The safety of the blockchain ecosystem is the cybersecurity problem more difficult at this time. The blockchain itself could be secure, but that does not mean that all the pieces that intersect with it – wallets, exchanges, miners, smart contracts – are safe. And many are not. According to a recent study by Carbon Black, hackers stole $ 1.1 billion of cryptocurrency in the first half of this year.
Although the threat is mainly limited to the public blockchain at this time, the corporate space will be next. There is so much money to be spent on blocking the public blockchain that the business blockchain is an uncharted territory for hackers right now. Weaknesses in the corporate blockchain will be discovered due to the successful exploits of the public blockchain.
The safety learning curve
The new technology means new threats and a new security learning curve. With any new technology, it takes some time before the risks emerge and therefore to understand how to deal with the risks to be developed. We went through this same curve with the wifi and we are still inside with IoT. We are currently in the early stages of learning when it comes to blockchain security. And we will have to learn quickly, because it is an attractive goal. There is a lot of money involved and a considerable amount of activity of the strikers that emerge.
Part of the reason why it is such an appealing target is that, in this new scenario, cyberattachists can take a step away from the payday: You do not have to worry about how to make money from the stolen data. They simply steal (virtual) money itself.
The weakest links
As long as the entire blockchain system is secure end-to-end, there will be places where hackers can enter. Components that interact with the blockchain are written in the code, and most of the software code has bugs and vulnerabilities. We have analyzed billions of lines of code in CA Veracode and detected a significant number of vulnerabilities year after year. Our most recent data set found that 77% of apps had at least one vulnerability in the initial scan. With statistics like that, do you trust that all software that interacts with the blockchain is safe? Portfolios, smart contracts, exchanges?
Let's take a look at exchanges and smart contracts, for example. Cryptocurrency exchanges are online platforms where users can exchange a cryptocurrency with another cryptocurrency (or with fiat currency). In other words, depending on the exchange, it can function as a stock exchange or a currency exchange (at the airport or at the bank).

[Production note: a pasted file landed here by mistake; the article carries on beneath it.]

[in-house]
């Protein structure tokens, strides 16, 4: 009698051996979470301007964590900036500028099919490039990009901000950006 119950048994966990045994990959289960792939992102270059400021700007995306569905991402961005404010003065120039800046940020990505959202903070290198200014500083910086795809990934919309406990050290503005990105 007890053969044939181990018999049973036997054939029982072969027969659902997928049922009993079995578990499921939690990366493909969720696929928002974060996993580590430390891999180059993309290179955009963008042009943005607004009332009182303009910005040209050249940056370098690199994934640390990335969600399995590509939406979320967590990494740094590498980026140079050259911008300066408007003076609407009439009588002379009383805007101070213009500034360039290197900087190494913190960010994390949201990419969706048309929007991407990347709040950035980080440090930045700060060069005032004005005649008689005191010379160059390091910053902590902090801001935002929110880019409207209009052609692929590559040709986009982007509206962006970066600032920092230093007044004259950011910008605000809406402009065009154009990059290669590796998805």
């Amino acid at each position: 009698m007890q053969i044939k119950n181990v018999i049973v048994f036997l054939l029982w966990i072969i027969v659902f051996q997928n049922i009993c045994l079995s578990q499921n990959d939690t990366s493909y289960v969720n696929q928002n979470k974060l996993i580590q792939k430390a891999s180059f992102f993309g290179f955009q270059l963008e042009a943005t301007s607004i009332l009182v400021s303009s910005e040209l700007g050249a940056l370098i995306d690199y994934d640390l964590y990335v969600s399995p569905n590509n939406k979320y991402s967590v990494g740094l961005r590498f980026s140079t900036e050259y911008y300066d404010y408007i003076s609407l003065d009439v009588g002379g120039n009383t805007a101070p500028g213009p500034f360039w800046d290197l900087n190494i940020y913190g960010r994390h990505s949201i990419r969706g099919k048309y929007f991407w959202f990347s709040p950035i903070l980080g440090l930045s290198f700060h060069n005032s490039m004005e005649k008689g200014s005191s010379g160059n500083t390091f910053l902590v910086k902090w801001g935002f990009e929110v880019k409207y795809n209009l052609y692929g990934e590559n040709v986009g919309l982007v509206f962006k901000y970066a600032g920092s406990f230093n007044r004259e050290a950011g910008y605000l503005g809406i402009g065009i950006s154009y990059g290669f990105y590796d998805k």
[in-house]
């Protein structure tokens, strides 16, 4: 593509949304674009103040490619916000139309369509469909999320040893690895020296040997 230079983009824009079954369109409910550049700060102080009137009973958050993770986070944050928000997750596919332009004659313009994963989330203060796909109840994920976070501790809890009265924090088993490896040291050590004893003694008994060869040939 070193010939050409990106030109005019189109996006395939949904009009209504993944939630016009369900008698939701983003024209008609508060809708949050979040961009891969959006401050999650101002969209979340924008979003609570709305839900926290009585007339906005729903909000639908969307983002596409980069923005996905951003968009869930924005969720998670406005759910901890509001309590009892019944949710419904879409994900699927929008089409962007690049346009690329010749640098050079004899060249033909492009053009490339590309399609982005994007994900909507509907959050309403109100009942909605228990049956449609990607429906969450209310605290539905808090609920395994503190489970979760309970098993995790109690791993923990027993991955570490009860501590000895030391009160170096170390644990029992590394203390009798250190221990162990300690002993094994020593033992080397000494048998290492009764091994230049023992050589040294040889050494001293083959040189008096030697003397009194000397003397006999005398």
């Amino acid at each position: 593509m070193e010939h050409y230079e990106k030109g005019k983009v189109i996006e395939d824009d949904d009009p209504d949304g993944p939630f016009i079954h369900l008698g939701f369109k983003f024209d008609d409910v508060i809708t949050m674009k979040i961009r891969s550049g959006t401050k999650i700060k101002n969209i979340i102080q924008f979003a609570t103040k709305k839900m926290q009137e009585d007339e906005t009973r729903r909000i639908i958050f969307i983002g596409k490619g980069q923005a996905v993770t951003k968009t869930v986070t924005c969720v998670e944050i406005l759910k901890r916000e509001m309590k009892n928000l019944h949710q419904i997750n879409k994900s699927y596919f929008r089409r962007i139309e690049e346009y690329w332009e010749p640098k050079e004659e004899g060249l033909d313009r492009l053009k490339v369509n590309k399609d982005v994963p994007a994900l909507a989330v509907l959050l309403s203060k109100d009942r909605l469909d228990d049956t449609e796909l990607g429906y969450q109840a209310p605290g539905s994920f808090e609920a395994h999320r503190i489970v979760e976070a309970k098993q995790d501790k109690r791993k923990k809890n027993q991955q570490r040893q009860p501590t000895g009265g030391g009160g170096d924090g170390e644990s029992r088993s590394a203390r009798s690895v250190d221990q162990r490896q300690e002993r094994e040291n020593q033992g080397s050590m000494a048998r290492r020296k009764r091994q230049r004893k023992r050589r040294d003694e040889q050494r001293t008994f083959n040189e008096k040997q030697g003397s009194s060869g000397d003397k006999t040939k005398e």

There have been some significant trade violations in recent years:
- Gox lost $ 480 million in Bitcoin
- In 2016, Bitfinex suffered a multiple signature theft and lost $ 72 million
- Nicehash has lost $ 63 million after a hacker stole credentials through a phishing attack
- Coincheck suffered an attack because he was storing everything in a hot wallet and using single-factor authentication. (This is like a bank that keeps all their money in the drawer of a cashier).
Smart contracts that facilitate, verify or digitally impose the negotiation or execution of a contract are not even immune. We also saw simple programming errors in smart contracts that led to significant violations:
- DAO had a bug in its smart contract. A return bug allowed an attacker to download $ 50 million of Ether.
- The problems of controlling access to the peer portfolio have led to a $ 30 million infringement.
Ultimately, it is naive to think that just because you are dealing with blockchain, your transactions are secure.
What should blockchain users do to protect themselves? Start with some basic security measures:
- Do not expose your private key
- Use two-factor authentication
- Do not publish any email address or phone number online when using exchanges  Do not boast your online crypto luck
Implementing security at the code level
We need those who create software that interacts with the blockchain to build security in their processes. They must consider:
- A good life cycle / software development ecosystem – add security in the development process and code inherited from the vet
- Use of two-factor authentication and hardware portfolios
- Adhere to the standard best practices – using SSL and certificates to ensure that the parties are those they claim to be
There are many benefits to blockchain, including better legal contracts, greater visibility in supply chains and even less fraud in voting. But like any new technology, threat actors are probing weaknesses that can increase skepticism and slowness of adoption.
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